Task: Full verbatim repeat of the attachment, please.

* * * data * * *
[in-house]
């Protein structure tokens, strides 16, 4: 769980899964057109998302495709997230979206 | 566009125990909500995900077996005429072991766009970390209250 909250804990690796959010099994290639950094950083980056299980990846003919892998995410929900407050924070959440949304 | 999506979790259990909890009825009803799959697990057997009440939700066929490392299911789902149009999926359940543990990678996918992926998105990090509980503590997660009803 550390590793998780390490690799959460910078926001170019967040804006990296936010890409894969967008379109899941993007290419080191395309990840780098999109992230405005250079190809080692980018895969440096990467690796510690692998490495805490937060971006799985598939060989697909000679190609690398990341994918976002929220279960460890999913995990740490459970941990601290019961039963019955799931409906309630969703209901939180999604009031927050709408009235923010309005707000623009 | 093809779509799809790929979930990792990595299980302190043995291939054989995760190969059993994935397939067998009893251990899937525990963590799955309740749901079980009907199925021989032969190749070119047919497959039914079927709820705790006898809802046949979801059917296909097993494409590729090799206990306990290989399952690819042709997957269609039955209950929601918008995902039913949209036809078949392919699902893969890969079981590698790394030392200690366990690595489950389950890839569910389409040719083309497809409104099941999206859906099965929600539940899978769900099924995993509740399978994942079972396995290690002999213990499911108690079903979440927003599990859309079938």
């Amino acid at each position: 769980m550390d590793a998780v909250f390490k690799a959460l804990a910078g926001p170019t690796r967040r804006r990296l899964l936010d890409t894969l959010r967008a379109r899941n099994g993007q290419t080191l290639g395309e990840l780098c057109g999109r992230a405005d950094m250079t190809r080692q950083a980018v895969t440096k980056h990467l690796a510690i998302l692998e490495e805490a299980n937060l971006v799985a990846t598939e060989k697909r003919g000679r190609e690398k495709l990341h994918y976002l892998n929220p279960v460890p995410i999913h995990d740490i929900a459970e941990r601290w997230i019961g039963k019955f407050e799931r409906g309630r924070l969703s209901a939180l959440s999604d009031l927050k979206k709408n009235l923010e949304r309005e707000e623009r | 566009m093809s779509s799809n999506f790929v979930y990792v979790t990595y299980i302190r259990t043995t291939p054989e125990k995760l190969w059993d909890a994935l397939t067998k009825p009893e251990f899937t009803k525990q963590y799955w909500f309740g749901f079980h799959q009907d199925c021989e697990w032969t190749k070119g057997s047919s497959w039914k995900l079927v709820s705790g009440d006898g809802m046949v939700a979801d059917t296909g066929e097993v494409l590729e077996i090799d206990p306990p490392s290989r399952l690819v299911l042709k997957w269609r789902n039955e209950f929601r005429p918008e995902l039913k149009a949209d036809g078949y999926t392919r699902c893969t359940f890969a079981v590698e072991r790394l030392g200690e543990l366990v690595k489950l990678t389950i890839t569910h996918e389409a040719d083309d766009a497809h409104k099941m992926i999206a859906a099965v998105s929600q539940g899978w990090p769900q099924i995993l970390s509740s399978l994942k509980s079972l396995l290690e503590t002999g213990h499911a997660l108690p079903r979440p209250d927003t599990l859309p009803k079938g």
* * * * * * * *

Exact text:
[in-house]
């Protein structure tokens, strides 16, 4: 769980899964057109998302495709997230979206 | 566009125990909500995900077996005429072991766009970390209250 909250804990690796959010099994290639950094950083980056299980990846003919892998995410929900407050924070959440949304 | 999506979790259990909890009825009803799959697990057997009440939700066929490392299911789902149009999926359940543990990678996918992926998105990090509980503590997660009803 550390590793998780390490690799959460910078926001170019967040804006990296936010890409894969967008379109899941993007290419080191395309990840780098999109992230405005250079190809080692980018895969440096990467690796510690692998490495805490937060971006799985598939060989697909000679190609690398990341994918976002929220279960460890999913995990740490459970941990601290019961039963019955799931409906309630969703209901939180999604009031927050709408009235923010309005707000623009 | 093809779509799809790929979930990792990595299980302190043995291939054989995760190969059993994935397939067998009893251990899937525990963590799955309740749901079980009907199925021989032969190749070119047919497959039914079927709820705790006898809802046949979801059917296909097993494409590729090799206990306990290989399952690819042709997957269609039955209950929601918008995902039913949209036809078949392919699902893969890969079981590698790394030392200690366990690595489950389950890839569910389409040719083309497809409104099941999206859906099965929600539940899978769900099924995993509740399978994942079972396995290690002999213990499911108690079903979440927003599990859309079938």
């Amino acid at each position: 769980m550390d590793a998780v909250f390490k690799a959460l804990a910078g926001p170019t690796r967040r804006r990296l899964l936010d890409t894969l959010r967008a379109r899941n099994g993007q290419t080191l290639g395309e990840l780098c057109g999109r992230a405005d950094m250079t190809r080692q950083a980018v895969t440096k980056h990467l690796a510690i998302l692998e490495e805490a299980n937060l971006v799985a990846t598939e060989k697909r003919g000679r190609e690398k495709l990341h994918y976002l892998n929220p279960v460890p995410i999913h995990d740490i929900a459970e941990r601290w997230i019961g039963k019955f407050e799931r409906g309630r924070l969703s209901a939180l959440s999604d009031l927050k979206k709408n009235l923010e949304r309005e707000e623009r | 566009m093809s779509s799809n999506f790929v979930y990792v979790t990595y299980i302190r259990t043995t291939p054989e125990k995760l190969w059993d909890a994935l397939t067998k009825p009893e251990f899937t009803k525990q963590y799955w909500f309740g749901f079980h799959q009907d199925c021989e697990w032969t190749k070119g057997s047919s497959w039914k995900l079927v709820s705790g009440d006898g809802m046949v939700a979801d059917t296909g066929e097993v494409l590729e077996i090799d206990p306990p490392s290989r399952l690819v299911l042709k997957w269609r789902n039955e209950f929601r005429p918008e995902l039913k149009a949209d036809g078949y999926t392919r699902c893969t359940f890969a079981v590698e072991r790394l030392g200690e543990l366990v690595k489950l990678t389950i890839t569910h996918e389409a040719d083309d766009a497809h409104k099941m992926i999206a859906a099965v998105s929600q539940g899978w990090p769900q099924i995993l970390s509740s399978l994942k509980s079972l396995l290690e503590t002999g213990h499911a997660l108690p079903r979440p209250d927003t599990l859309p009803k079938g």